Communications. Marketing. Social media pimping. The company produces nothing of value.
Six men to do the work and eighteen women to yap on the phone. Second row, left man is a confirmed SMV Gamma (Marvel comics in Current Year in his bio). Third row, left man is the only one whose physiognomy isn’t questionable and he’s the website admin.
Feral women are the ultimate parasite. They invade male space and reproduce while strangling the host. That roster is the endgame: enough eunuchs to keep a useless company running while women tackle real-world problems such as forcibly imposing diversity, locking down resources in the finance industry and… sexually violating their own children.
You probably thought Carin was divorced because of her hyphenated last name. I did too but when I looked for the unfortunate hubby (I thought “Mister Canale” had formed the company and his wife got it in the divorce), I found… Hillary Theakston. On the left; can’t confirm the middle man.
After being together almost 10 years, Carin and Hillary Canale Theakston are finally the family they wanted to be: a married couple with a baby.
Being married [since June 2008] was important to Carin and Hillary, both of whom work in marketing and met at a convention. Both are Type-A personalities, Carin said, so they had to feel everything was in place.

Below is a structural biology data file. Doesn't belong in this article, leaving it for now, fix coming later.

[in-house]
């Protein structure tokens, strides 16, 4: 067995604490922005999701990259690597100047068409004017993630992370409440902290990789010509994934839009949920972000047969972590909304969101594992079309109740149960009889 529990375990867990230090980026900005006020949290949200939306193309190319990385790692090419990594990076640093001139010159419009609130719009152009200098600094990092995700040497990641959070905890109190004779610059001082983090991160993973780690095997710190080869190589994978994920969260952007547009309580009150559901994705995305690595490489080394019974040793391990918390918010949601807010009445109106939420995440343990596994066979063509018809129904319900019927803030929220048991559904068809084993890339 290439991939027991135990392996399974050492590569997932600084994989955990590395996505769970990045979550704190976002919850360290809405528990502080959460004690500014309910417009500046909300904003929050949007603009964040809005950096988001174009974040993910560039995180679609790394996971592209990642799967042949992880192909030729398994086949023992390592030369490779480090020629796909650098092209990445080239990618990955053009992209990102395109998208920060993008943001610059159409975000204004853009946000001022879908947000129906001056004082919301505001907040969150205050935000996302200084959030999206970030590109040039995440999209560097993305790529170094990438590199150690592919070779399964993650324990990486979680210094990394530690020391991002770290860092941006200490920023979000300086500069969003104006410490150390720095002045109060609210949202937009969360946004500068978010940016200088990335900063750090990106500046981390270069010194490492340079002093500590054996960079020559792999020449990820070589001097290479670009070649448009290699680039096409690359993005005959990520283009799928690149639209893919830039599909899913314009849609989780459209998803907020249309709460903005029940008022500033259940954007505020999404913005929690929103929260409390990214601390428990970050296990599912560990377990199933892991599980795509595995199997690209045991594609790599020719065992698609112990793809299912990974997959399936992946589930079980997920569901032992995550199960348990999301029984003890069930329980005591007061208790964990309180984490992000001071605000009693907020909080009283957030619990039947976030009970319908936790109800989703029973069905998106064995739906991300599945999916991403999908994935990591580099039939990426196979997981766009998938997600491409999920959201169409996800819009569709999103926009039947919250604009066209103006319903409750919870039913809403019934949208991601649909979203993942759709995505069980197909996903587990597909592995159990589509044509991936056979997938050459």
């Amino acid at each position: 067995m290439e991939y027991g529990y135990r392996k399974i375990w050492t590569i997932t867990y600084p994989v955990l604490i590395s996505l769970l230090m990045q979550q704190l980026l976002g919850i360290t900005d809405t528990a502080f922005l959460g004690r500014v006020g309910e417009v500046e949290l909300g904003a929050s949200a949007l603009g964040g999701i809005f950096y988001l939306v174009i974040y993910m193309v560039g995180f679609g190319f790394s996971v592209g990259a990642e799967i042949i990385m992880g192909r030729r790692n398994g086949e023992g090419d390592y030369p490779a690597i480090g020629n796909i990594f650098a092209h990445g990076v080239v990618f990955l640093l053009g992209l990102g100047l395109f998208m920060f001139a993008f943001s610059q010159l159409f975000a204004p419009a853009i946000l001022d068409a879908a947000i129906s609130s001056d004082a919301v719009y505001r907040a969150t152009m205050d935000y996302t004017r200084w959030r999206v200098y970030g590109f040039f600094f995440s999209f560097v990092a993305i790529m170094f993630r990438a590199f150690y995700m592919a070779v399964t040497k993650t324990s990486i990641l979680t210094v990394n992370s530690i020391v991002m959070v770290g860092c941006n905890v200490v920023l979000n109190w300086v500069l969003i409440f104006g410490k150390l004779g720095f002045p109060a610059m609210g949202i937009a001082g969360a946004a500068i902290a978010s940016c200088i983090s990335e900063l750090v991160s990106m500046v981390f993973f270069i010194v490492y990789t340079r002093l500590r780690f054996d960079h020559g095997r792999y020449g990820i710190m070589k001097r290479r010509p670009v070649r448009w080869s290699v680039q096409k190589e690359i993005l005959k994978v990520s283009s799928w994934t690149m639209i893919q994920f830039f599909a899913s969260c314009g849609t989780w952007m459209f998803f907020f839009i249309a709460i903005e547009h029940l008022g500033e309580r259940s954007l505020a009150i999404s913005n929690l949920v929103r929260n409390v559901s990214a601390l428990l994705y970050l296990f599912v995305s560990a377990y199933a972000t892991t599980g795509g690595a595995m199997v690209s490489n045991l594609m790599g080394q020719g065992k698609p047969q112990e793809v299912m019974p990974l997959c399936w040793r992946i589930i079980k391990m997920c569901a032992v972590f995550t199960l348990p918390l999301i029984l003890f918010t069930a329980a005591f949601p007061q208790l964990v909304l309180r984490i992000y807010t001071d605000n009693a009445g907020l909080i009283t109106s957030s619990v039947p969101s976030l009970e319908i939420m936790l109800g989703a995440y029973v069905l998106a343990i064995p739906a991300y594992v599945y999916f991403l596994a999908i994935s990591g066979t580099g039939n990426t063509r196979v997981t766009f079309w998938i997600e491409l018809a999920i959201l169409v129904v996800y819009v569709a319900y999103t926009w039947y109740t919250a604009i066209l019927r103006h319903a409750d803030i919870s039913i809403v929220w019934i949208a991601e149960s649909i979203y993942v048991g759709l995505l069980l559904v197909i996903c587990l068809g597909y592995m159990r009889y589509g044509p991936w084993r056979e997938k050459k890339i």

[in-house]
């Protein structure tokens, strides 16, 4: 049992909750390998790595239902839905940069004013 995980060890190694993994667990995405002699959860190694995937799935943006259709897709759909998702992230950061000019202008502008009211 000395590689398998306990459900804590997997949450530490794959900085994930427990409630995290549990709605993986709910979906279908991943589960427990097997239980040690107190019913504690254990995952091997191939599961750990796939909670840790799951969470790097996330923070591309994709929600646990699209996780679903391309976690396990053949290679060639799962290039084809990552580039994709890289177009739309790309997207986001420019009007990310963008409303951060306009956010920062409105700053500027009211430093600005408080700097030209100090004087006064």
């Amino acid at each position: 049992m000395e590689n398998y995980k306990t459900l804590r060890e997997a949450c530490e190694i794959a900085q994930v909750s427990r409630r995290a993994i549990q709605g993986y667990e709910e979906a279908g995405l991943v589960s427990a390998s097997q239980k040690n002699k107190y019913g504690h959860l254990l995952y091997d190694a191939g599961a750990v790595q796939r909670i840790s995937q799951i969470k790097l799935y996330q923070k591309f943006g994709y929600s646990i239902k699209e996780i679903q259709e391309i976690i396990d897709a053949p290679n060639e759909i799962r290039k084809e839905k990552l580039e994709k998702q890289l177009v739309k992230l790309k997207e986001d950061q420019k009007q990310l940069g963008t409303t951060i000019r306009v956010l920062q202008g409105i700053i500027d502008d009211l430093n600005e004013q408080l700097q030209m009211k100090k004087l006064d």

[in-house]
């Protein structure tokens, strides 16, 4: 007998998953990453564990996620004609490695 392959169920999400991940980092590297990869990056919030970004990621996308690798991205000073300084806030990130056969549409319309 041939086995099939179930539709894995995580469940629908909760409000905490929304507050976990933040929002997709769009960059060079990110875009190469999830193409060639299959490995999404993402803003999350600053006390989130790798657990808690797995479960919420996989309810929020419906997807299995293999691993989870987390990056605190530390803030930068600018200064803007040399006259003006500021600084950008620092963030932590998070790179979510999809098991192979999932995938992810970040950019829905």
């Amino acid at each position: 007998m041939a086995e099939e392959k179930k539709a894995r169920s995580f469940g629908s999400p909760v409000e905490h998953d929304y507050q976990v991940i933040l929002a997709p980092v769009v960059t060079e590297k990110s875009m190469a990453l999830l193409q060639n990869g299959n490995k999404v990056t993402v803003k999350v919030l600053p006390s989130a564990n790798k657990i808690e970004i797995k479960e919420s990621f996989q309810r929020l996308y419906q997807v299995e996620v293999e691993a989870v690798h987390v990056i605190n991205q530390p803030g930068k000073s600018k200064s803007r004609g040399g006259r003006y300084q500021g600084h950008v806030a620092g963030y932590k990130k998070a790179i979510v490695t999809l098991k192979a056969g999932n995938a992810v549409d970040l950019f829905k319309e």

“I didn’t want people to think, ‘Oh you’ve been married for a year,’ because if we’d had the opportunity, we’d have been married for eight years, instead of registered domestic partners,” Carin said. “It’s important to me to show that marriage is just a continuation of our life together, not the beginning of a second stage in our relationship.”
Carin became pregnant, because she wanted to carry a baby and because, in Hillary’s words, she has the right hips.
…One neighbor, upon hearing that they were pregnant, exclaimed, “Oh what a lucky baby to have two mommies!”
This is what happens when a society tolerates sodomy: the kids get sodomized, the freaks join forces against the normals and marriage loses all meaning.